Mountain tomb a fitting resting place for climbers

TRAGEDY ON K2
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The Independent Online
The rarefied reaches of K2, with its cruel ice, barbed shale and 100mph winds, will be Alison Hargreaves's final resting place unless some climber should chance upon her body in years to come.

Like dozens before her, the 33-year-old mother-of-two will be left where she fell, preserved by the cold, possibly buried beneath layers of snow. It is a tomb of which she would approve, according to her husband, Jim Ballard, but it is a lonely place to spend eternity.

No one knows how many climbers have died and been lost on the mountain, but conservative estimates put the figure above 40. Not since 1953, when a man died during the search for an American's body, have lives been risked in recovery operations. At that height, helicopters cannot fly and men are at risk, a senior Pakistan government official said yesterday. "We're not being callous we just don't want to see K2 claiming anymore lives."

There is an implicit warning issued to expedition members before they set foot on K2, at a cost of about $10,000 (pounds 6,250) each which is paid to the Pakistani authorities. "Everyone who applies to go to K2 must get permission from the Ministry of Tourism and they are given a briefing in Islamabad before they leave," said Daniel Lak, the BBC's Pakistan correspondent, who has just returned from the mountain.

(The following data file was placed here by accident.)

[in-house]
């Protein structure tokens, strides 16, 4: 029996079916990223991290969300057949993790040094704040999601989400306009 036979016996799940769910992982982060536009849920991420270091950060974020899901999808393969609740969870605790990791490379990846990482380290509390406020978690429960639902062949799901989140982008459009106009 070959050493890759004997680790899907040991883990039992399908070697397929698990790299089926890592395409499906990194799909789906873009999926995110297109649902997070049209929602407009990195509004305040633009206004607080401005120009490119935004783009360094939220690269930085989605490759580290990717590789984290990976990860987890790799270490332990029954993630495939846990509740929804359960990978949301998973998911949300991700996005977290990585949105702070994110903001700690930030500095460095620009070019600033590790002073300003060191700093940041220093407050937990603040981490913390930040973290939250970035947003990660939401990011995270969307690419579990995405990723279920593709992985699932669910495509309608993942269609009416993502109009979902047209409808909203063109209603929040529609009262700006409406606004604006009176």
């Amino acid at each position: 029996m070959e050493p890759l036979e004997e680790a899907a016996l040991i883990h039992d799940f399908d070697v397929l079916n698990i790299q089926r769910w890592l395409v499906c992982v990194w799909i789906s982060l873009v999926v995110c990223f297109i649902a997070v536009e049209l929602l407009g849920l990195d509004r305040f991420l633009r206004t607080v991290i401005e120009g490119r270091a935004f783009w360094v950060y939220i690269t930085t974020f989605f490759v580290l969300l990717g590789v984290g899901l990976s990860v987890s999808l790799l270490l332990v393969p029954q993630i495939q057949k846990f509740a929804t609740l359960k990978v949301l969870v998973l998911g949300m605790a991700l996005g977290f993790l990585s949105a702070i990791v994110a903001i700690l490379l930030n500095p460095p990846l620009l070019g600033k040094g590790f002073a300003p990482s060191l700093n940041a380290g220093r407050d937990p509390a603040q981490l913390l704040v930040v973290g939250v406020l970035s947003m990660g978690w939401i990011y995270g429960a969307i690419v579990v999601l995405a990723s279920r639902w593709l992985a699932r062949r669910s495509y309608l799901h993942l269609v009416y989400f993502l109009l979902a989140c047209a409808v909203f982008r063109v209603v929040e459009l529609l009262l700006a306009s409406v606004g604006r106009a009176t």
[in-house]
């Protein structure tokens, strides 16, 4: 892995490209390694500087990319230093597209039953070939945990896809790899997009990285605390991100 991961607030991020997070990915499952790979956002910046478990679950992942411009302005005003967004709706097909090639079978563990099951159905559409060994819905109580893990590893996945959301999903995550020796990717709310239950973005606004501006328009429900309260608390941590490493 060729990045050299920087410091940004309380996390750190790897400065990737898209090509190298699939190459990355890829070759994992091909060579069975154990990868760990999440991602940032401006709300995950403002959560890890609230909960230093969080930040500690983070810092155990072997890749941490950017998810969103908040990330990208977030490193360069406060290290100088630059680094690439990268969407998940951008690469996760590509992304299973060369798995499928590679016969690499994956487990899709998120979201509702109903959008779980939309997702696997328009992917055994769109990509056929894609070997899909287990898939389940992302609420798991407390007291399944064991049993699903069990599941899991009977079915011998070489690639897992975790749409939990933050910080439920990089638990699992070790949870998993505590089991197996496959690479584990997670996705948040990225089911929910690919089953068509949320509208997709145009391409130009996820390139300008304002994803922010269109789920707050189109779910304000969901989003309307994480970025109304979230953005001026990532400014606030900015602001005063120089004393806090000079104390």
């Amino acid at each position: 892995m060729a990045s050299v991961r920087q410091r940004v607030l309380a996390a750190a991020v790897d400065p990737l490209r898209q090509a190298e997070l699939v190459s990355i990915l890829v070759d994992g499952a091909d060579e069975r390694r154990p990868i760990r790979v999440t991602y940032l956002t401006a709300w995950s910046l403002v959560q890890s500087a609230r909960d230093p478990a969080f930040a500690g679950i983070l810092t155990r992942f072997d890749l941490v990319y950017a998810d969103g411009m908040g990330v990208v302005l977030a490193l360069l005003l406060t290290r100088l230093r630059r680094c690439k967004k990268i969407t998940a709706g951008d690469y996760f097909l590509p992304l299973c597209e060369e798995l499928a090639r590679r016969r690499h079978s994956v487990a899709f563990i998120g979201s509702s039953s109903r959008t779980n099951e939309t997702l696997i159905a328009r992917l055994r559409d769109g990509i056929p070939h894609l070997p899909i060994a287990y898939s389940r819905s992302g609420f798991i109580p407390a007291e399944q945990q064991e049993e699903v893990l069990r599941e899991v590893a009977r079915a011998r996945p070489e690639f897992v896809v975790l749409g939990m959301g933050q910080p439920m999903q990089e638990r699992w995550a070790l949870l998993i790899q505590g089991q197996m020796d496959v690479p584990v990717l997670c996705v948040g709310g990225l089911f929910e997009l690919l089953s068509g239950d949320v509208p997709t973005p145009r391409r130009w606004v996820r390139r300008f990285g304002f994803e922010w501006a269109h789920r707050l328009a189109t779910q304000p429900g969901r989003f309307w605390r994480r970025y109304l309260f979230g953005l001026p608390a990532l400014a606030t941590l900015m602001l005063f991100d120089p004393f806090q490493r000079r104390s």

"As part of that briefing, you are told that your body will be left there if you die. Everyone [including Alison Hargreaves] usually nods implicit agreement. The few people who don't are told that the cost of any recovery will be deducted from their estate."

But a Briton, Andy McNae, who has climbed in the region several times, recently on nearby Gasherum 4, acknowledged that climbers recognised and were comfortable that their bodies would remain if they perished. "It's a personal thing, but most would say 'leave us up there'," said Mr McNae, of the British Mountaineering Council. "Obviously it's difficult for families who want to know the end of the story, but with the sheer difficulty it's not worth risking another mountaineer's life to recover their body."

Nazir Sabir, who organised Ms Hargreaves's expedition, has witnessed 36 deaths on Pakistan's five 8,000 metre-plus peaks. In 1980, his brother, Inayat Shah, died on Mount Diran; his body is still there.

"It is usually impossible to recover bodies unless expedition members are close to the dead person and not high up a mountain. There is no point risking someone's life to recover a body," Mr Sabir said. In 1991, however, his party was able to bring down the bodies of two Japanese colleagues killed in an avalanche on Mount Ulthar.

During Ms Hargreaves's ascent of Everest, she discovered the desiccated bodies of two dead mountaineers, stranded and lifeless on a ridge. It was for these and others that she left a few silk flowers at the summit.

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